- creatine/protein shakes and the like are probably useful if you're a serious lifter (how would you know you work out enough to need them though?), but may cause liver problems long-term so probably not worth it for most people.
- mealsquares are good because they have chocolate chips (this one isn't a nutritional opinion, I just like their taste and convenience. But I assume they also kinda work like multivitamins in that they're a good way to catch something you're deficient in).
I'd like to learn more about investing in apartment buildings as a source of passive income, but nearly every "guide to real estate investing" trips my internal "this is a scam" alarm. Can anyone suggest a trustworthy source of information? I'm specifically looking to purchase/invest in and around the Bay Area.
I am trying to figure out dental stuff, and it turns out that I knew nothing. I thought that brushing your teeth was mainly about removing bits of food stuck in your teeth, but it seems that at least half of the story is about recoating ("remineralizing") your enamel with the flouride in the toothpaste, and rebalancing the pH in the mouth (acid pH = weak enamel, so erosion that leads to cavities).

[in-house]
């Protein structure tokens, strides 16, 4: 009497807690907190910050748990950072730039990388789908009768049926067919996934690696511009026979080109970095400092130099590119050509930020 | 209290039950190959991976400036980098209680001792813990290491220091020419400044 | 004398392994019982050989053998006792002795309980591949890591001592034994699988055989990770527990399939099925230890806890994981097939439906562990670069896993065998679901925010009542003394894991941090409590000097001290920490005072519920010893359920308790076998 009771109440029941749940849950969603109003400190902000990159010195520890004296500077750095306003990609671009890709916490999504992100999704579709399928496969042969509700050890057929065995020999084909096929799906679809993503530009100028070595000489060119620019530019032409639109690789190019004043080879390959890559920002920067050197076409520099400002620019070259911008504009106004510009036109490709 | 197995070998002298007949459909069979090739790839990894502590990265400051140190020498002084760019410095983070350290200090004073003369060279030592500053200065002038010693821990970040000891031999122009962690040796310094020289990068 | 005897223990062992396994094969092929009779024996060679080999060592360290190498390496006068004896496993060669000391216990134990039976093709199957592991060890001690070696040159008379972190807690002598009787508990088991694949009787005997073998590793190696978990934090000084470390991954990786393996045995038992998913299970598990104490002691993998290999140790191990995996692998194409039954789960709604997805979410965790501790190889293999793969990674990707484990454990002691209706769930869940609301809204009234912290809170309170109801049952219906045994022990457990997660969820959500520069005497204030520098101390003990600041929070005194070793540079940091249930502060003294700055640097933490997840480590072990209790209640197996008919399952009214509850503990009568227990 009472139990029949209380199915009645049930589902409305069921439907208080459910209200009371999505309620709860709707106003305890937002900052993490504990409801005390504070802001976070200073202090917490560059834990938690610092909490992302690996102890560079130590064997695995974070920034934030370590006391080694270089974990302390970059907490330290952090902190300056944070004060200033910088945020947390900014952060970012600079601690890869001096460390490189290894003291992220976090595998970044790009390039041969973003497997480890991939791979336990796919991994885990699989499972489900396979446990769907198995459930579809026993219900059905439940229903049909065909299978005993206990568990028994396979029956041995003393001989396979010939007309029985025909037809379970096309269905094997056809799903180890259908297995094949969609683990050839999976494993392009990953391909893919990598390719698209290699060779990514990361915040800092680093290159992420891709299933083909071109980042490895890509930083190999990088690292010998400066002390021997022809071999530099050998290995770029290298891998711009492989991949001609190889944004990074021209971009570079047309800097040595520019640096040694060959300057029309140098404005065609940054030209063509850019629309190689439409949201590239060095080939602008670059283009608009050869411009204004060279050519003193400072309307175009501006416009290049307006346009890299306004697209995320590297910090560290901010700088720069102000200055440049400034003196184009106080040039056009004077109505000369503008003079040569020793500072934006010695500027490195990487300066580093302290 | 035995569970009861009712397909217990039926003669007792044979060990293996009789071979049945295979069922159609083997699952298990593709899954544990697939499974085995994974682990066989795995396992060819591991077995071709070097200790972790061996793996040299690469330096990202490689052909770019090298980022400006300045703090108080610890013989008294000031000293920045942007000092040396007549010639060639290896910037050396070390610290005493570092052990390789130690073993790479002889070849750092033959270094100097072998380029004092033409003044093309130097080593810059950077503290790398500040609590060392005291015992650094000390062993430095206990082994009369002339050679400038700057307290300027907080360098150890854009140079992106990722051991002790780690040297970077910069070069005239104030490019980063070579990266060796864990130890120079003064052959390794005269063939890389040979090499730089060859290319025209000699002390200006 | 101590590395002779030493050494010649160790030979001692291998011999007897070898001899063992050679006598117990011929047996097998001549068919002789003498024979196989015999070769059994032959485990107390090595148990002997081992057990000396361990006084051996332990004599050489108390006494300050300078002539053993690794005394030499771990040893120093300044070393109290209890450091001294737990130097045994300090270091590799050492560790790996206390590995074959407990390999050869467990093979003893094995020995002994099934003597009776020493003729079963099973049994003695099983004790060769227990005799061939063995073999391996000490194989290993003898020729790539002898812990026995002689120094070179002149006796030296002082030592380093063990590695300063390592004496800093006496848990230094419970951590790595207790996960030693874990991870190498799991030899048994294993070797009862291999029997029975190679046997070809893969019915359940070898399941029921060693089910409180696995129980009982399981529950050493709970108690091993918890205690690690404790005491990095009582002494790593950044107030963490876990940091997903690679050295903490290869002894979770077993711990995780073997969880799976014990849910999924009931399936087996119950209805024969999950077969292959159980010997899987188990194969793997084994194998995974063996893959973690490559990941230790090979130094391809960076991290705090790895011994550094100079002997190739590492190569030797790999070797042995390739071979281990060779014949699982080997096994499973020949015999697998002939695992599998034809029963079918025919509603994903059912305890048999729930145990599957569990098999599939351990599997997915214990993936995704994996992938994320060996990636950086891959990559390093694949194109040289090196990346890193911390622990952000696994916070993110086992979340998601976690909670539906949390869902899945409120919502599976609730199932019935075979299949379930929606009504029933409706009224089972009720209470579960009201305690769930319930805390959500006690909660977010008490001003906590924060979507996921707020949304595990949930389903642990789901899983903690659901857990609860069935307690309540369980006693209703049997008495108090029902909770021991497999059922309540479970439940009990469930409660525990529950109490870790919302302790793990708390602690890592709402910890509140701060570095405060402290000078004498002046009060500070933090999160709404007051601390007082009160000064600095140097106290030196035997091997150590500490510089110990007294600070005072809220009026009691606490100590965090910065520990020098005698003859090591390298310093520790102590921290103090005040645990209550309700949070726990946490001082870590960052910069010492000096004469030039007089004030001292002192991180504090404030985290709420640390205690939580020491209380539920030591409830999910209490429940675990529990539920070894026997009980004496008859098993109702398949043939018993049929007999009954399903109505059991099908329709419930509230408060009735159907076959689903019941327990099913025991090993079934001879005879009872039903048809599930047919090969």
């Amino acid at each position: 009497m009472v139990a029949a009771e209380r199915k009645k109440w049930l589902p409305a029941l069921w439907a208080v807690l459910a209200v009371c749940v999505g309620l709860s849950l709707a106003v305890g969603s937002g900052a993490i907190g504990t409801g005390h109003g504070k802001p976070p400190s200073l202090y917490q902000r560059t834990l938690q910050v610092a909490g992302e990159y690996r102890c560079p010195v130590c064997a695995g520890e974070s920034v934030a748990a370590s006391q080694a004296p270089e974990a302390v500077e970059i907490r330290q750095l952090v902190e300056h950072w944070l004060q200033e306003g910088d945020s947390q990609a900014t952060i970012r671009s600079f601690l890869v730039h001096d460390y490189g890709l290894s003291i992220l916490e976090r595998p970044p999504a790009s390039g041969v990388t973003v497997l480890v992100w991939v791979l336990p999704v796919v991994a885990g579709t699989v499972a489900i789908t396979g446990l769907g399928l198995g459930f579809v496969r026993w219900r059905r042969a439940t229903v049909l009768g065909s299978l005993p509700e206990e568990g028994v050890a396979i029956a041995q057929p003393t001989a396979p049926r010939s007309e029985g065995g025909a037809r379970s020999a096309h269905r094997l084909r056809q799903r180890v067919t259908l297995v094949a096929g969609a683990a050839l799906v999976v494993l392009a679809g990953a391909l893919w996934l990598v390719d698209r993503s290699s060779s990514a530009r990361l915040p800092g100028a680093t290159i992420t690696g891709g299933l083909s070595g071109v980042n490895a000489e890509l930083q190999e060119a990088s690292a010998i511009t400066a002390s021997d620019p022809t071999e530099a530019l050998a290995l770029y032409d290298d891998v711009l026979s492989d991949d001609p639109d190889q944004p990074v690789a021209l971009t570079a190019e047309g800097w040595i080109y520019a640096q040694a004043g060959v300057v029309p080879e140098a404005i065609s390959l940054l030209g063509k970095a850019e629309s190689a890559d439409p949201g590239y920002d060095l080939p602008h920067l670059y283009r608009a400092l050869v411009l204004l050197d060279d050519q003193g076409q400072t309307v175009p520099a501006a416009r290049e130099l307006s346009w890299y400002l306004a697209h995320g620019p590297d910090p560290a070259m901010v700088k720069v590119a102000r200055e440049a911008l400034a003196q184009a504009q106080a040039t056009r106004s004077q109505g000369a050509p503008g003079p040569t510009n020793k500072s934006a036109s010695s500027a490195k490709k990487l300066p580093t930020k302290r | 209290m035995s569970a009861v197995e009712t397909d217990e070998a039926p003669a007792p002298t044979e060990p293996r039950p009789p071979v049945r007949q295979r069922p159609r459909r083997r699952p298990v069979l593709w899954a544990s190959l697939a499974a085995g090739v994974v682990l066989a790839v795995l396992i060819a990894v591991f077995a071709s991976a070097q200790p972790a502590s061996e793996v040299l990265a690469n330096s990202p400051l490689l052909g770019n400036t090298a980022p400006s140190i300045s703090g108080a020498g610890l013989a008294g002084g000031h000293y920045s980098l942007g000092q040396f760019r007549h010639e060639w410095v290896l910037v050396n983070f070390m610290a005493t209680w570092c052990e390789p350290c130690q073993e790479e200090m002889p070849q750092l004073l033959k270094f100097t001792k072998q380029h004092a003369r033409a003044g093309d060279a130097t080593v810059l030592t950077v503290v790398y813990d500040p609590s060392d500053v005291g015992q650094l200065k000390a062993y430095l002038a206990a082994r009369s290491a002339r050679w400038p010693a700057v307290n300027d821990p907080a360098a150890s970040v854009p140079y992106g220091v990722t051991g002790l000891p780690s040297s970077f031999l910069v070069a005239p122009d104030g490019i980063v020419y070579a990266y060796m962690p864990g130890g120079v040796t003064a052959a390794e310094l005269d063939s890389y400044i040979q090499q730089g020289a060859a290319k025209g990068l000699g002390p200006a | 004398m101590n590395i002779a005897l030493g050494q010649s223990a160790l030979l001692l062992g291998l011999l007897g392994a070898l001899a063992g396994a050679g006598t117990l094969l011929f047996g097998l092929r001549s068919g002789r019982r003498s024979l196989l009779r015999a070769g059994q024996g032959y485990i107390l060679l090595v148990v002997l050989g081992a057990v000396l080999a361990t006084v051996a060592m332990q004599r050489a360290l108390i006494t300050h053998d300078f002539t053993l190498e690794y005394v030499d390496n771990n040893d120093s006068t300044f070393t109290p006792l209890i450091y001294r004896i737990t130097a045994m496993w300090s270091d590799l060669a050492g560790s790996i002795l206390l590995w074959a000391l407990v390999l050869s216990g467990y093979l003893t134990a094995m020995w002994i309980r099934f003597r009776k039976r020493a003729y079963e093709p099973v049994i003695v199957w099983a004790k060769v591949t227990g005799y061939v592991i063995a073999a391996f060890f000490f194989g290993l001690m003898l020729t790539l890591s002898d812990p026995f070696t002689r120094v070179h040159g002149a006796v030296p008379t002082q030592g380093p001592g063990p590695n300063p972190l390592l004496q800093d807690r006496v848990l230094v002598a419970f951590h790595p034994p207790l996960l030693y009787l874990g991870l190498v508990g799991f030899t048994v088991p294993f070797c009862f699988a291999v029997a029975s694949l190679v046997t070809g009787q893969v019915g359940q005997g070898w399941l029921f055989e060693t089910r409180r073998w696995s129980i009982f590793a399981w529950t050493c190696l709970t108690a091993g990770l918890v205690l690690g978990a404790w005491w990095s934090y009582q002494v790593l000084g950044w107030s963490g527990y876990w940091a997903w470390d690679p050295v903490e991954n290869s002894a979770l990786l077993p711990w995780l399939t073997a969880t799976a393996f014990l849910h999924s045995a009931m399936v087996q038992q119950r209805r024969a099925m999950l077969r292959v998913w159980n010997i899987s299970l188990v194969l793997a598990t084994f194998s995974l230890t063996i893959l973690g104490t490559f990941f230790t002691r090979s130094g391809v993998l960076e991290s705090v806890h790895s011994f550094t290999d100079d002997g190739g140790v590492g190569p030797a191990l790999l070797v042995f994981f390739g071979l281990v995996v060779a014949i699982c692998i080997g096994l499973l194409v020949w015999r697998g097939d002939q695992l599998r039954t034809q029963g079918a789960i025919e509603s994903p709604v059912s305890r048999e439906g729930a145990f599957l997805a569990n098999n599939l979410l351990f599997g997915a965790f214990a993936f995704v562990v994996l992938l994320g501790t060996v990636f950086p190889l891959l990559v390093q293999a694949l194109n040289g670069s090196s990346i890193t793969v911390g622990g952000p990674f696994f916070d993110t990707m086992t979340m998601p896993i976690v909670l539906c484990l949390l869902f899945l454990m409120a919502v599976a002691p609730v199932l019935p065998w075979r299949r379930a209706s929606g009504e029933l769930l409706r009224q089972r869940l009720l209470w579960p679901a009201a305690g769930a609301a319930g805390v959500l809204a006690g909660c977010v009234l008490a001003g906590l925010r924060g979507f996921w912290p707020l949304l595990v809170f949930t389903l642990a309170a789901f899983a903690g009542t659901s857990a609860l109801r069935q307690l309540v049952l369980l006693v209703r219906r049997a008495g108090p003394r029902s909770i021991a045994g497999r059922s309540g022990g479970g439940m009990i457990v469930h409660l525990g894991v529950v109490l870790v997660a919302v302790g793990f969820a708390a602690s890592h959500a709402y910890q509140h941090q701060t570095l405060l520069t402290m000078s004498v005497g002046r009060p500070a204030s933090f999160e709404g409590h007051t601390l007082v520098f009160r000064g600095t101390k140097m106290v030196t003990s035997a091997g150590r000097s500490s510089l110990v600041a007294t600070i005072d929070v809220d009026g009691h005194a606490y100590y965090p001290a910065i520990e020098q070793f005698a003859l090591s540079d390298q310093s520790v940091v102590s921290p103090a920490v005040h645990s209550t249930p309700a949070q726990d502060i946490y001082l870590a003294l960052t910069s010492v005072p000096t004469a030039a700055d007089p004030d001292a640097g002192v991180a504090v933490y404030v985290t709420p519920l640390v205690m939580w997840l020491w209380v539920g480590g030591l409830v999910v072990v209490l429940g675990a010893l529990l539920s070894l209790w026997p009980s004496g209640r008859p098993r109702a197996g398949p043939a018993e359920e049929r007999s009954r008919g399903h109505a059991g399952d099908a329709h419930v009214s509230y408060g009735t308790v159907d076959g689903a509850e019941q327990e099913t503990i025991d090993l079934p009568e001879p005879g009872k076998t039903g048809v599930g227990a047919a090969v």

First issue: I live in an area with little to no fluoride in water, in which water is not artificially fluoridated (but I grew up in an area with high fluoride in water). So it seems like it would be a nice idea to supplement fluoride in my diet, in addition to the one in toothpaste. I thought about fluoridated table salt, which is a mainstream idea in scientific studies apparently... and, of course, I couldn't find it to buy on the internet (unless I import it from Germany, which costs a fortune thanks to recent Brexit). So I need more fluoride than I currently get, but there doesn't seem to be a decent solution.